The Senate Coronavirus emergency relief legislation, known as the “Coronavirus Aid, Relief, and Economic Security (CARES) Act”, contains numerous tax cuts that will offer individuals and businesses much needed liquidity during the pandemic.
According to the Joint Committee on Taxation, the legislation reduces taxes for businesses by $275 billion over the budget window. In all, the bill cut taxes by almost $600 billion.
These broad-based tax cuts will give businesses the flexibility to meet expenses including payroll during this unprecedented economic and health crisis. Not only will this ensure individuals continue getting paid, but the tax cuts will also give Americans flexibility over retirement accounts and charitable contributions.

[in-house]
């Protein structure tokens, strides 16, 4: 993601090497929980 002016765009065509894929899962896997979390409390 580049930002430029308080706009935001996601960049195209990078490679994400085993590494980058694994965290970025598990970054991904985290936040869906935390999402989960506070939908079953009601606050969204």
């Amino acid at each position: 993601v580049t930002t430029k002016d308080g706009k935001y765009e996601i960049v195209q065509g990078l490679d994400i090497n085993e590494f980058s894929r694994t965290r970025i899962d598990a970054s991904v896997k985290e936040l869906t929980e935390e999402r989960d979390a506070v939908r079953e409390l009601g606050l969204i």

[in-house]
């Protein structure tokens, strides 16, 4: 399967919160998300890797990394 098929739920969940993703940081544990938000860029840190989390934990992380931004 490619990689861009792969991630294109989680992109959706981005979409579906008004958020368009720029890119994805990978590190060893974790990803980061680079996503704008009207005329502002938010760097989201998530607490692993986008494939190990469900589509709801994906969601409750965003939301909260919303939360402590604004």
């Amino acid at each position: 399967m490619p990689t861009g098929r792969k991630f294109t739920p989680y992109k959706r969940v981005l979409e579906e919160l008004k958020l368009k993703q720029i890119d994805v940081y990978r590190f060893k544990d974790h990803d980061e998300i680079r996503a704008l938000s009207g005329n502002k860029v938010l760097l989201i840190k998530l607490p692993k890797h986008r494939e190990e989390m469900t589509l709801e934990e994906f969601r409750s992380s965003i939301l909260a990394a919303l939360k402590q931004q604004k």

Specifically, the bill:
- Allows businesses to carryback losses incurred in 2018, 2019, and 2020 for five years.
- Broadens the ability of businesses to deduct net interest expenses from 30 percent of EBITDA (earnings before interest, tax, depreciation, and amortization) to 50 percent of EBITDA for 2019 and 2020.
- Fixes the “retail glitch” so that qualified improvement property can be immediately deducted instead of depreciated over 39.5 years.
- Allows companies to delay paying 50 percent of employer payroll taxes until 2021 and 2022.
- Creates a 50 percent employer payroll tax credit from March 13 to the end of 2020. Credit is capped at $10,000 of wages per employee per quarter.
- Creates an above the line charitable deduction of $300 for 2020.
- Waives required minimum distribution rules for 2020.
- Allows penalty free distribution of $100,000 from retirement account for coronavirus distributions.